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"Politics, power and community development"$
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Rosie R. Meade, Mae Shaw, and Sarah Banks

Print publication date: 2016

Print ISBN-13: 9781447317364

Published to Policy Press Scholarship Online: September 2016

DOI: 10.1332/policypress/9781447317364.001.0001

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PRINTED FROM POLICY PRESS SCHOLARSHIP ONLINE (www.policypress.universitypressscholarship.com). (c) Copyright Policy Press, 2019. All Rights Reserved. An individual user may print out a PDF of a single chapter of a monograph in PPSO for personal use.date: 15 October 2019

The politics of environmental justice: community development in Ecuadorian and Peruvian Amazonia

The politics of environmental justice: community development in Ecuadorian and Peruvian Amazonia

Chapter:
(p.159) Nine The politics of environmental justice: community development in Ecuadorian and Peruvian Amazonia
Source:
"Politics, power and community development"
Author(s):

María Teresa Martínez Domínguez

Eurig Scandrett

Publisher:
Policy Press
DOI:10.1332/policypress/9781447317364.003.0009

This chapter is based on research and community work carried out in indigenous communities affected by the oil industry in both the Ecuadorean and Peruvian Amazon. In these areas local and regional socio-economic development programmes led by government agencies are often linked with the development of the oil industry, which implements community development programmes through its Corporate Social Responsibility strategy. This model of development, based only on the unsustainable exploitation of non-renewable resources, has increased poverty and environmental destruction and has failed to satisfy local needs and to create a diversified economy that could open new development opportunities for all the region’s social groups. Furthermore, this model is not compatible with the long-term cultural and physical survival of indigenous peoples. It is therefore necessary to pave the way towards a post-oil model of development that includes the views and proposals of indigenous peoples and other social groups in the region. Concepts such us ‘environmental justice’ and ‘ecological debt’ may help to challenge dominant views of development in the region by highlighting that the current model is built at the expense of unfair access to the earth’s resources and unfair distribution of human-led environmental impacts.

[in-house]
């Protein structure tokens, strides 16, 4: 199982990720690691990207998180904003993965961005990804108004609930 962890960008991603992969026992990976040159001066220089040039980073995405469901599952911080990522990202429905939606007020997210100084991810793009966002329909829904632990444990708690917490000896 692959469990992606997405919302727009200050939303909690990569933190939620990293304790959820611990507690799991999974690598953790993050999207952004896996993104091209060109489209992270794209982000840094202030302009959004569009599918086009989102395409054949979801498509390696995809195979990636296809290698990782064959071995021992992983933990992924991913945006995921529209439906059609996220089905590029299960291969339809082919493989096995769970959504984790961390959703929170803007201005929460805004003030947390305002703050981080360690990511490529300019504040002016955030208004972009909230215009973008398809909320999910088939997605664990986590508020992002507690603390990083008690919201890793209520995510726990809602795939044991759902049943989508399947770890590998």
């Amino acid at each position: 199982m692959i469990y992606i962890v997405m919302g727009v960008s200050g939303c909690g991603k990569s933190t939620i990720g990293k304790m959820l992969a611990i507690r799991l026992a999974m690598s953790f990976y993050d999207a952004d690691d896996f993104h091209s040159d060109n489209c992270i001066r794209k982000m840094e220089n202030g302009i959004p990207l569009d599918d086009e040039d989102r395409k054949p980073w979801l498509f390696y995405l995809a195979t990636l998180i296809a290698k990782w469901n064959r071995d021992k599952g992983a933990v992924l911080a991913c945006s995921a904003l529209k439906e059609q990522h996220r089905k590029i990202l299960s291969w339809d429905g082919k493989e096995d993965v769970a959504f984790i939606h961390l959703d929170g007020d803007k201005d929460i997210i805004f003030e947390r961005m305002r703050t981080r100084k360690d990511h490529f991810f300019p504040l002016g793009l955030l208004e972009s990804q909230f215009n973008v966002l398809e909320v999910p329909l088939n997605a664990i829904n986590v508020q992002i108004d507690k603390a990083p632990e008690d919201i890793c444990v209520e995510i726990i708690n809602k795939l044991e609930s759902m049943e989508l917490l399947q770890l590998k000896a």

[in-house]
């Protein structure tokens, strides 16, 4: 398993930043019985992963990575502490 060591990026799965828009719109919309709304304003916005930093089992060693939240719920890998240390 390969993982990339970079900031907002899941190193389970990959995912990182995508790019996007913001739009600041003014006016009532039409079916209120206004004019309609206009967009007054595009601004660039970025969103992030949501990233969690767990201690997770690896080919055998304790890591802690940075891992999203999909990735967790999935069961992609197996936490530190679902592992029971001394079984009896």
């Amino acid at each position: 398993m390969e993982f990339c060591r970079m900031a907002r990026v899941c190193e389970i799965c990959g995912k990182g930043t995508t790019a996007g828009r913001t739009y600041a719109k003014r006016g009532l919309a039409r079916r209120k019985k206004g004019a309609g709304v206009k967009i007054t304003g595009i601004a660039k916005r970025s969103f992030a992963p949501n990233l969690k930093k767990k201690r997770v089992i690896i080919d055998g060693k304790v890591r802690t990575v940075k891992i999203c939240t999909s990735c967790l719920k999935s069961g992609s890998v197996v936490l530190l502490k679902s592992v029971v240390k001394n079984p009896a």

Keywords:   indigenous communities, oil industry, community development, corporate social responsibility, environmental justice, ecological debt, cultural survival

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